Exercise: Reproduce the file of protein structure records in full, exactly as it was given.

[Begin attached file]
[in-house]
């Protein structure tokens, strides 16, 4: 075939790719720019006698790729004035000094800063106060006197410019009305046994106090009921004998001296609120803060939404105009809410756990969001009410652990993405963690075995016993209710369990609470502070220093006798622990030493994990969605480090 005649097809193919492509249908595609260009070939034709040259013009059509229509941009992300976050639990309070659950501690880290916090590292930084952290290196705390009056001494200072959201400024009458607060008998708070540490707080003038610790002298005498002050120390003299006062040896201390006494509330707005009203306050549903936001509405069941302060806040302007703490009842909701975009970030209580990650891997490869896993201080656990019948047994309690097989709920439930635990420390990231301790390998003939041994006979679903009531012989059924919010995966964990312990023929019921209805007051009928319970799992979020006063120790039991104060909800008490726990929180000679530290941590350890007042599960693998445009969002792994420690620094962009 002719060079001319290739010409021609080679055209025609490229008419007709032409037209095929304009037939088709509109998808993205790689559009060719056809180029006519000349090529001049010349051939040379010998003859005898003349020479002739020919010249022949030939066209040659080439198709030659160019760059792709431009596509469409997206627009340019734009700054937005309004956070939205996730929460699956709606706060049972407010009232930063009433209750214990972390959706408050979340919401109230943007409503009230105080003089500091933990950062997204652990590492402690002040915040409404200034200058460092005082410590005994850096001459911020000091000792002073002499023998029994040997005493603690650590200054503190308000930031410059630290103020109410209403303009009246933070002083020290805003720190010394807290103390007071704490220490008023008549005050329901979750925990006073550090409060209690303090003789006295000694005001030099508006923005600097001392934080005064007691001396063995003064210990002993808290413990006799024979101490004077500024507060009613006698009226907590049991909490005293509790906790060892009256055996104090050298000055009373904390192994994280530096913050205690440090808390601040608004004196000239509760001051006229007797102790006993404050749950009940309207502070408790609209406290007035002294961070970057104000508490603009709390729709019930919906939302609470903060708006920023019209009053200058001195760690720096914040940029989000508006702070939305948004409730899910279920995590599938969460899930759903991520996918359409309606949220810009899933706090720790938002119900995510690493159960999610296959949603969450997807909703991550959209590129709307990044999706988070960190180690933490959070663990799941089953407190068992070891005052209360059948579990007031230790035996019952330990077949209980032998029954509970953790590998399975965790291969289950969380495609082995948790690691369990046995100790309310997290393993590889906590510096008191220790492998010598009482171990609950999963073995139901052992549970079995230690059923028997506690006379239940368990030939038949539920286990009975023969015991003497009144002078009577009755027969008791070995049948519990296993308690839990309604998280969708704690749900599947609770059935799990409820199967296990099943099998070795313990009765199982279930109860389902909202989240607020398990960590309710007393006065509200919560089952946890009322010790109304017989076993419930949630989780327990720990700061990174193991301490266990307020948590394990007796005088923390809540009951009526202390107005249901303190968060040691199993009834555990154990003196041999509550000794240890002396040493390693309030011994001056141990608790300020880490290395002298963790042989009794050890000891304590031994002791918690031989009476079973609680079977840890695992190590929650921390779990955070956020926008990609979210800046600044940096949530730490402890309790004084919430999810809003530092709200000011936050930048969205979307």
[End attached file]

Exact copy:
[in-house]
């Protein structure tokens, strides 16, 4: 075939790719720019006698790729004035000094800063106060006197410019009305046994106090009921004998001296609120803060939404105009809410756990969001009410652990993405963690075995016993209710369990609470502070220093006798622990030493994990969605480090 005649097809193919492509249908595609260009070939034709040259013009059509229509941009992300976050639990309070659950501690880290916090590292930084952290290196705390009056001494200072959201400024009458607060008998708070540490707080003038610790002298005498002050120390003299006062040896201390006494509330707005009203306050549903936001509405069941302060806040302007703490009842909701975009970030209580990650891997490869896993201080656990019948047994309690097989709920439930635990420390990231301790390998003939041994006979679903009531012989059924919010995966964990312990023929019921209805007051009928319970799992979020006063120790039991104060909800008490726990929180000679530290941590350890007042599960693998445009969002792994420690620094962009 002719060079001319290739010409021609080679055209025609490229008419007709032409037209095929304009037939088709509109998808993205790689559009060719056809180029006519000349090529001049010349051939040379010998003859005898003349020479002739020919010249022949030939066209040659080439198709030659160019760059792709431009596509469409997206627009340019734009700054937005309004956070939205996730929460699956709606706060049972407010009232930063009433209750214990972390959706408050979340919401109230943007409503009230105080003089500091933990950062997204652990590492402690002040915040409404200034200058460092005082410590005994850096001459911020000091000792002073002499023998029994040997005493603690650590200054503190308000930031410059630290103020109410209403303009009246933070002083020290805003720190010394807290103390007071704490220490008023008549005050329901979750925990006073550090409060209690303090003789006295000694005001030099508006923005600097001392934080005064007691001396063995003064210990002993808290413990006799024979101490004077500024507060009613006698009226907590049991909490005293509790906790060892009256055996104090050298000055009373904390192994994280530096913050205690440090808390601040608004004196000239509760001051006229007797102790006993404050749950009940309207502070408790609209406290007035002294961070970057104000508490603009709390729709019930919906939302609470903060708006920023019209009053200058001195760690720096914040940029989000508006702070939305948004409730899910279920995590599938969460899930759903991520996918359409309606949220810009899933706090720790938002119900995510690493159960999610296959949603969450997807909703991550959209590129709307990044999706988070960190180690933490959070663990799941089953407190068992070891005052209360059948579990007031230790035996019952330990077949209980032998029954509970953790590998399975965790291969289950969380495609082995948790690691369990046995100790309310997290393993590889906590510096008191220790492998010598009482171990609950999963073995139901052992549970079995230690059923028997506690006379239940368990030939038949539920286990009975023969015991003497009144002078009577009755027969008791070995049948519990296993308690839990309604998280969708704690749900599947609770059935799990409820199967296990099943099998070795313990009765199982279930109860389902909202989240607020398990960590309710007393006065509200919560089952946890009322010790109304017989076993419930949630989780327990720990700061990174193991301490266990307020948590394990007796005088923390809540009951009526202390107005249901303190968060040691199993009834555990154990003196041999509550000794240890002396040493390693309030011994001056141990608790300020880490290395002298963790042989009794050890000891304590031994002791918690031989009476079973609680079977840890695992190590929650921390779990955070956020926008990609979210800046600044940096949530730490402890309790004084919430999810809003530092709200000011936050930048969205979307």